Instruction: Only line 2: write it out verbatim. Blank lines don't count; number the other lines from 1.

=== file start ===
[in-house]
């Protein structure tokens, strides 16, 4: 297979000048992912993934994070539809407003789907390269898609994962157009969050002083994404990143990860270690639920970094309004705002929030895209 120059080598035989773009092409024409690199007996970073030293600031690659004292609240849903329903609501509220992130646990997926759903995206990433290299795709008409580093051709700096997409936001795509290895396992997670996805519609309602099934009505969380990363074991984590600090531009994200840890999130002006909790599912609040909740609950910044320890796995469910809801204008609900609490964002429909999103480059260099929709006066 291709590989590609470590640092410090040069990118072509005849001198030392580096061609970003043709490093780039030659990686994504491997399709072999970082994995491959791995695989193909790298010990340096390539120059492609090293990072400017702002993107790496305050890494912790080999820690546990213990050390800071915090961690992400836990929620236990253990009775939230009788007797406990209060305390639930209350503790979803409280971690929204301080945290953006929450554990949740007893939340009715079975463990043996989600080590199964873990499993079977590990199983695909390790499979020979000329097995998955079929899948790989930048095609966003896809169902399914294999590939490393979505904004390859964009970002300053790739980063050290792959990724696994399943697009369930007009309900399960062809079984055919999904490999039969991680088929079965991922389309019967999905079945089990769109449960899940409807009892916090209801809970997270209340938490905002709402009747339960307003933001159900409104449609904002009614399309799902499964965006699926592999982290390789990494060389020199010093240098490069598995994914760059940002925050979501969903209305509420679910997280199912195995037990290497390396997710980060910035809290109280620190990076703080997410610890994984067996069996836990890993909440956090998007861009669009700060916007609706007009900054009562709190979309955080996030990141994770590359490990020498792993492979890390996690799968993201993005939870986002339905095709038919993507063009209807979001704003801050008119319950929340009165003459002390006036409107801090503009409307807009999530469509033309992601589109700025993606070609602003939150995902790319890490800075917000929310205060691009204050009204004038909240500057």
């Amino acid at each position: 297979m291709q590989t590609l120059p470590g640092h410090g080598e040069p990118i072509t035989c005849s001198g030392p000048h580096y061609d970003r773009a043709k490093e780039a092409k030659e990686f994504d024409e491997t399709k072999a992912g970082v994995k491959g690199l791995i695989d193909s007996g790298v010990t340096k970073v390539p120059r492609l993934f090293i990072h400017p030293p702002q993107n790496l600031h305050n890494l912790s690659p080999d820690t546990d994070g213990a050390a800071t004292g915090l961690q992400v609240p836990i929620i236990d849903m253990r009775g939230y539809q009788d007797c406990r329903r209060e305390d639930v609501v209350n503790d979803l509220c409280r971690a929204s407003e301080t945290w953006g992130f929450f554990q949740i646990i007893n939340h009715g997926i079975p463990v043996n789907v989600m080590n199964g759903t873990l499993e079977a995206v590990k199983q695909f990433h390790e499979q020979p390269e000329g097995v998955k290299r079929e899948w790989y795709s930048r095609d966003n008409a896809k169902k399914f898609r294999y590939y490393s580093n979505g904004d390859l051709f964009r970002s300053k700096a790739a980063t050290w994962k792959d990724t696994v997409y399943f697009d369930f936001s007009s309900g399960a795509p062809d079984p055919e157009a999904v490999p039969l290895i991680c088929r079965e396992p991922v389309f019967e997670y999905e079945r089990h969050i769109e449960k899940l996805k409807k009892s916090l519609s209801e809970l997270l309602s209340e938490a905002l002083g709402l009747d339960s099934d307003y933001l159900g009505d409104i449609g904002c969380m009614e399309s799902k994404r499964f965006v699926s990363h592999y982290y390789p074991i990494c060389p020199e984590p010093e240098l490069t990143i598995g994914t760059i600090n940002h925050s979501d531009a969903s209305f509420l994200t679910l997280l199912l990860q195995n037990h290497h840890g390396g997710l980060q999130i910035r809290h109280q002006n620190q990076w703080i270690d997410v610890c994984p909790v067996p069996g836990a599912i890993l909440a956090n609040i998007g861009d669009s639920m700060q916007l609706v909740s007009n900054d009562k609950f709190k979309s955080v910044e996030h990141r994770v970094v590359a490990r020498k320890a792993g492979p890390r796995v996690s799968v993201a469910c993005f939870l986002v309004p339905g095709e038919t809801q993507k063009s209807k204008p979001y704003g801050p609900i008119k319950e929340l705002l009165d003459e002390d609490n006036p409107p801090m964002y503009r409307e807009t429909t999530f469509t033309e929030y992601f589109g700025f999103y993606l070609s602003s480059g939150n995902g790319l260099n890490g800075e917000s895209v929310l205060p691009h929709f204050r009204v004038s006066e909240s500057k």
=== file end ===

């Protein structure tokens, strides 16, 4: 297979000048992912993934994070539809407003789907390269898609994962157009969050002083994404990143990860270690639920970094309004705002929030895209 120059080598035989773009092409024409690199007996970073030293600031690659004292609240849903329903609501509220992130646990997926759903995206990433290299795709008409580093051709700096997409936001795509290895396992997670996805519609309602099934009505969380990363074991984590600090531009994200840890999130002006909790599912609040909740609950910044320890796995469910809801204008609900609490964002429909999103480059260099929709006066 291709590989590609470590640092410090040069990118072509005849001198030392580096061609970003043709490093780039030659990686994504491997399709072999970082994995491959791995695989193909790298010990340096390539120059492609090293990072400017702002993107790496305050890494912790080999820690546990213990050390800071915090961690992400836990929620236990253990009775939230009788007797406990209060305390639930209350503790979803409280971690929204301080945290953006929450554990949740007893939340009715079975463990043996989600080590199964873990499993079977590990199983695909390790499979020979000329097995998955079929899948790989930048095609966003896809169902399914294999590939490393979505904004390859964009970002300053790739980063050290792959990724696994399943697009369930007009309900399960062809079984055919999904490999039969991680088929079965991922389309019967999905079945089990769109449960899940409807009892916090209801809970997270209340938490905002709402009747339960307003933001159900409104449609904002009614399309799902499964965006699926592999982290390789990494060389020199010093240098490069598995994914760059940002925050979501969903209305509420679910997280199912195995037990290497390396997710980060910035809290109280620190990076703080997410610890994984067996069996836990890993909440956090998007861009669009700060916007609706007009900054009562709190979309955080996030990141994770590359490990020498792993492979890390996690799968993201993005939870986002339905095709038919993507063009209807979001704003801050008119319950929340009165003459002390006036409107801090503009409307807009999530469509033309992601589109700025993606070609602003939150995902790319890490800075917000929310205060691009204050009204004038909240500057």